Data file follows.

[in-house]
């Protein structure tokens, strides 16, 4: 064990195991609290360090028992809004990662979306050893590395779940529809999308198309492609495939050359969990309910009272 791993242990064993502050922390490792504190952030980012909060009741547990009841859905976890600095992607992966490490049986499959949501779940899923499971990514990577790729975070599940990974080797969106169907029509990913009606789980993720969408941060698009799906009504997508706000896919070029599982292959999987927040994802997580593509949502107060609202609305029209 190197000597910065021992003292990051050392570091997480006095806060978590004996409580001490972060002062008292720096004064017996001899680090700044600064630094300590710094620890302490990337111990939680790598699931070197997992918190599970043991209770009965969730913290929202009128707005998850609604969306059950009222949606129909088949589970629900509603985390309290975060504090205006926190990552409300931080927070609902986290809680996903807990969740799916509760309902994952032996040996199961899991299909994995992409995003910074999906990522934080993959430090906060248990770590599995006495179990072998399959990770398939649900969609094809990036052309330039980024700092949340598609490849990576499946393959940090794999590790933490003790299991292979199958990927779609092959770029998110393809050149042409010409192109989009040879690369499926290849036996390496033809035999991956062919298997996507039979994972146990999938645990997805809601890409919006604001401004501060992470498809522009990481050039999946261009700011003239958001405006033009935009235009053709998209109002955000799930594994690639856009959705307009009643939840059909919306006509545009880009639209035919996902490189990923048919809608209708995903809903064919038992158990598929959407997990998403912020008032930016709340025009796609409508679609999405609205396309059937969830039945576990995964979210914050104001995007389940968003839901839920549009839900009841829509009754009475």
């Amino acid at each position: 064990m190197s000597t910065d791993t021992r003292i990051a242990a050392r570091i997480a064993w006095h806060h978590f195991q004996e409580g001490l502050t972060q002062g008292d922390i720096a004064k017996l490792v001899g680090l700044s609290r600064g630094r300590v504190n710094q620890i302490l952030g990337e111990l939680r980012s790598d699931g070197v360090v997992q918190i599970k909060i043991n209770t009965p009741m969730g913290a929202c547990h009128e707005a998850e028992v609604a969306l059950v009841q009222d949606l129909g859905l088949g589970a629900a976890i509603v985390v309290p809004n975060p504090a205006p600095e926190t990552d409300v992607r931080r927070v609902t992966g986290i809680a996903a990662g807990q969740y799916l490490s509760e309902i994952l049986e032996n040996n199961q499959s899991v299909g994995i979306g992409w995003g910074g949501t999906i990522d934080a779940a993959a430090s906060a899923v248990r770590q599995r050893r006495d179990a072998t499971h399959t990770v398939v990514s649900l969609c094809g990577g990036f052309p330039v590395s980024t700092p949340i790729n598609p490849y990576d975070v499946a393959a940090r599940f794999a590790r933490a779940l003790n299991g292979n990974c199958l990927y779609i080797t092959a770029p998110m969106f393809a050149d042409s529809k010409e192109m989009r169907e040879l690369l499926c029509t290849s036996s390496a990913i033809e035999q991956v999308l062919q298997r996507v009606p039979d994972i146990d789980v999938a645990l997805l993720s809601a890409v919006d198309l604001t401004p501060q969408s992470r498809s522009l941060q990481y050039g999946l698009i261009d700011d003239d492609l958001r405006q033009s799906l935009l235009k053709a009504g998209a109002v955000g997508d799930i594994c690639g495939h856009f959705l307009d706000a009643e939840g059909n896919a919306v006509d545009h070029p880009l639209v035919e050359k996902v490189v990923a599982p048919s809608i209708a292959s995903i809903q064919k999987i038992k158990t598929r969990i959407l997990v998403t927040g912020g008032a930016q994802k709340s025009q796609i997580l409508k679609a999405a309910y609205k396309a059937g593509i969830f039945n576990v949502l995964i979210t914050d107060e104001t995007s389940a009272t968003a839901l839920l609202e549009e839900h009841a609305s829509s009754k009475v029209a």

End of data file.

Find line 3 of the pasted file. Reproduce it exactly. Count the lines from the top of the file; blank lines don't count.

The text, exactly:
């Amino acid at each position: 064990m190197s000597t910065d791993t021992r003292i990051a242990a050392r570091i997480a064993w006095h806060h978590f195991q004996e409580g001490l502050t972060q002062g008292d922390i720096a004064k017996l490792v001899g680090l700044s609290r600064g630094r300590v504190n710094q620890i302490l952030g990337e111990l939680r980012s790598d699931g070197v360090v997992q918190i599970k909060i043991n209770t009965p009741m969730g913290a929202c547990h009128e707005a998850e028992v609604a969306l059950v009841q009222d949606l129909g859905l088949g589970a629900a976890i509603v985390v309290p809004n975060p504090a205006p600095e926190t990552d409300v992607r931080r927070v609902t992966g986290i809680a996903a990662g807990q969740y799916l490490s509760e309902i994952l049986e032996n040996n199961q499959s899991v299909g994995i979306g992409w995003g910074g949501t999906i990522d934080a779940a993959a430090s906060a899923v248990r770590q599995r050893r006495d179990a072998t499971h399959t990770v398939v990514s649900l969609c094809g990577g990036f052309p330039v590395s980024t700092p949340i790729n598609p490849y990576d975070v499946a393959a940090r599940f794999a590790r933490a779940l003790n299991g292979n990974c199958l990927y779609i080797t092959a770029p998110m969106f393809a050149d042409s529809k010409e192109m989009r169907e040879l690369l499926c029509t290849s036996s390496a990913i033809e035999q991956v999308l062919q298997r996507v009606p039979d994972i146990d789980v999938a645990l997805l993720s809601a890409v919006d198309l604001t401004p501060q969408s992470r498809s522009l941060q990481y050039g999946l698009i261009d700011d003239d492609l958001r405006q033009s799906l935009l235009k053709a009504g998209a109002v955000g997508d799930i594994c690639g495939h856009f959705l307009d706000a009643e939840g059909n896919a919306v006509d545009h070029p880009l639209v035919e050359k996902v490189v990923a599982p048919s809608i209708a292959s995903i809903q064919k999987i038992k158990t598929r969990i959407l997990v998403t927040g912020g008032a930016q994802k709340s025009q796609i997580l409508k679609a999405a309910y609205k396309a059937g593509i969830f039945n576990v949502l995964i979210t914050d107060e104001t995007s389940a009272t968003a839901l839920l609202e549009e839900h009841a609305s829509s009754k009475v029209a």